Mission Observer Training

Mission Observer Training

13 Jun 2014

TheĀ Mission Observer qualification is one of the most critical steps in aircrew training for CAP members. The Mission Observer (“MO”) is the link between the safe operation of the aircraft and the conduct of the assigned mission, and the MO frequently serves as “mission commander” aboard the plane.


In order to begin training as a Mission Observer, members should have the General Emergency Services qualification, be 18 years old, and be a qualified Mission Scanner. To see your progress on your Specialty Qualification Training Record (“SQTR,” pronounced skeeter), go to eServices and select “My Operations Qualifications” (click the link to go straight there), then choose “MO – Mission Observer” from the list of Achievements. Once these prerequisites are completed, ask a member of the squadron command staff to mark approval so that you can continue your training.

Familiarization and Preparatory Training

Familiarization and Preparatory training (or “F&P,” but usually just called “ground training”) provides you with skills and knowledge for the role of the Mission Observer. (The next phase of training–in the aircraft–will focus on putting that knowledge to use.)

The ground training for Mission Observers builds directly on the training for Mission Scanners. If you qualified as a Mission Scanner some time ago and/or you haven’t had many opportunities to practice your Mission Scanner skills, you may want to review the Mission Scanner text from the National Emergency Services Academy.

Mission Observer ground training covers three basic areas:

  1. Mission Observer duties;
  2. Mission planning; and
  3. Weather and hazards to flight.

The gold standard curriculum for Mission Observer training comes from CAP’s National Emergency Services Academy (“NESA”) Mission Aircrew School. Before attending ground training, it can be very helpful to review the Mission Observer/Mission Pilot reference text.

It is strongly recommended that Mission Observers and trainees have NESA’s Operational MissionĀ Inflight Guide available during training and during the conduct of any aircrew responsibilities. This reference includes everything you would need while conducting a mission and includes lots of things that we are responsible for knowing, but often can’t master in one or two sessions, like tarp signals and complex search techniques.

At Sugar Valley Composite Squadron, we use an abbreviated powerpoint as the basis for this training; each instructor may expand on the presented material with his or her own experiences as a valuable way to introduce trainees to the wide range of Observer duties. You can view this slideshow as a preview or refresher below:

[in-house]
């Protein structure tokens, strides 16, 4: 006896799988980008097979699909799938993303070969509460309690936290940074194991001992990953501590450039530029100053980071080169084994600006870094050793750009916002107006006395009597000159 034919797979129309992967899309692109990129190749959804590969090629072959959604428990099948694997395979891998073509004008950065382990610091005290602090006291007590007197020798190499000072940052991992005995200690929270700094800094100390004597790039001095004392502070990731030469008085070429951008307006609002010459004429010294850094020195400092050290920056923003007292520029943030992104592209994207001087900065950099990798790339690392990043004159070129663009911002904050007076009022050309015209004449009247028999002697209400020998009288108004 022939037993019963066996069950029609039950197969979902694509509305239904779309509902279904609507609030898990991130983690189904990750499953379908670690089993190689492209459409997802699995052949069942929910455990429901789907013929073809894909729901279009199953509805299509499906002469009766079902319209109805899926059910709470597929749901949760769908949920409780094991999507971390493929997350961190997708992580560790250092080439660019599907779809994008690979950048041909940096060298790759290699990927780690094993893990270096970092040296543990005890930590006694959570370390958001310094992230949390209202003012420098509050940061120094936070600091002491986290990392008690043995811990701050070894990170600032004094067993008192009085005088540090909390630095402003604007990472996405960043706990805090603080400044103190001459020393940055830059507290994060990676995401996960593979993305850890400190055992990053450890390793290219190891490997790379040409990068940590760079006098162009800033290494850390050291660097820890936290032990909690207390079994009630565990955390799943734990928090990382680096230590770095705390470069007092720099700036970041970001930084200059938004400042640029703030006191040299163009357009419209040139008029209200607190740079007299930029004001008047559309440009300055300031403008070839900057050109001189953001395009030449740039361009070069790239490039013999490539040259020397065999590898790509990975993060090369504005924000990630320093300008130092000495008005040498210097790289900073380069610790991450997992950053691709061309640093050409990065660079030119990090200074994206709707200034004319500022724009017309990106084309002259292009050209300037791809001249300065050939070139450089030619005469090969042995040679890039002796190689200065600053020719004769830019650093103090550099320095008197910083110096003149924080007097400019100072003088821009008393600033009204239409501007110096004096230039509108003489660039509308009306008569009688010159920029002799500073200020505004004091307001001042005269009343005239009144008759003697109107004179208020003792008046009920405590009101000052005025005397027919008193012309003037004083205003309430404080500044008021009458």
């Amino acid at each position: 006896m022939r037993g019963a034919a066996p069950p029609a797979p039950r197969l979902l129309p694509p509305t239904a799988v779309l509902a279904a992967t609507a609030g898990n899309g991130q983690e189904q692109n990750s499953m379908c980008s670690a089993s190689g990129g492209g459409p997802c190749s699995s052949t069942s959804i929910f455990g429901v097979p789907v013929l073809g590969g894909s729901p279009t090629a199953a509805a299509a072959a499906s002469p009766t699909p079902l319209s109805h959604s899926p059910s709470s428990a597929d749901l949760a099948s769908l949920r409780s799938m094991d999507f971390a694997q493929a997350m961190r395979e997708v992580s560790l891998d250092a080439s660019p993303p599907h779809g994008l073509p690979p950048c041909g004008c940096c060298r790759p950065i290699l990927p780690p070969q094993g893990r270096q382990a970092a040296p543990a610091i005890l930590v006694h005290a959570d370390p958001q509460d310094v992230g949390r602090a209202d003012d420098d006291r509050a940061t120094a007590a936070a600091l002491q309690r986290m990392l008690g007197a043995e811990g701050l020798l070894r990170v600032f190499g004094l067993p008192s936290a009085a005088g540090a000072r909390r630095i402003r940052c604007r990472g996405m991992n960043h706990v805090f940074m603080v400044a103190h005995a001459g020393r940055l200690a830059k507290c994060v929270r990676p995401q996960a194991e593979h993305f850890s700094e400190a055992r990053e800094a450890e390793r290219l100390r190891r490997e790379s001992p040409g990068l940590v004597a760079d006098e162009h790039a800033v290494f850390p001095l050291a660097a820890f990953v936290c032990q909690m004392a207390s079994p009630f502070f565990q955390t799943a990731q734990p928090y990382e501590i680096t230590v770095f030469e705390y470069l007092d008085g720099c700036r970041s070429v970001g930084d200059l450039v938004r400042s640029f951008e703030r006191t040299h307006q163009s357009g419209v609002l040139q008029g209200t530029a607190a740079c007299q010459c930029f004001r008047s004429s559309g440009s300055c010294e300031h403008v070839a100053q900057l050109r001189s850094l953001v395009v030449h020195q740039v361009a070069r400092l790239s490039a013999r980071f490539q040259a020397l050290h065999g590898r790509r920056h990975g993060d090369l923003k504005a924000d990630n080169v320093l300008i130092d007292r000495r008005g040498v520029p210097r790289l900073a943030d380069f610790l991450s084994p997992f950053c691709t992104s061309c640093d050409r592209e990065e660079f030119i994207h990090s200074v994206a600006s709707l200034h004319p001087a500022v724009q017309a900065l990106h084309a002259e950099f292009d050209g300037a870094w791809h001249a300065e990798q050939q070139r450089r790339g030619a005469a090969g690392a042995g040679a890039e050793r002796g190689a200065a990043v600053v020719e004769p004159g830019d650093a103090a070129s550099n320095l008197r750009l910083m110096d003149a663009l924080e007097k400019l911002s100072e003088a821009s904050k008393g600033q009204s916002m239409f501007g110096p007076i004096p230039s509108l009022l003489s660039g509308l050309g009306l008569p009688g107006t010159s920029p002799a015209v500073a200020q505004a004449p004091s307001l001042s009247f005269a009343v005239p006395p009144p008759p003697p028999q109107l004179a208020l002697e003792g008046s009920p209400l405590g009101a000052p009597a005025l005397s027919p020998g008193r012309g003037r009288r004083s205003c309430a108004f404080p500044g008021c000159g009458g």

After your in-person training, the instructor and/or a member of the squadron command staff will sign off your training on your SQTR. Keep in mind that it is your responsibility to make sure your training is properly logged.

Advanced Training

Advanced training for Mission Observers is mostly conducted during a minimum of two training flights, but there are three additional tasks that the trainee must complete:

  1. IS-100 (the introduction to FEMA’s Incident Command System);
  2. IS-700 (introduction to the National Incident Management System, which includes ICS, public information standards, and multiagency coordination); and
  3. Aircraft Ground Handling.

Note that because the IS-100 and -700 courses are administered by FEMA and not CAP, when you receive your certificates for completing those courses, they must be uploaded to the “My Operations Qualifications” module and noted in your CAP record. An Emergency Services Officer can help you complete this task.

Mission Observer wings, which are distinguished from pilot’s wings by an extra ring in the center medallion, will be awarded after the qualification is completed.

At any time after the completion of your ground training and certification by a member of the squadron’s command staff, you can work with a Mission Pilot to schedule training flights.



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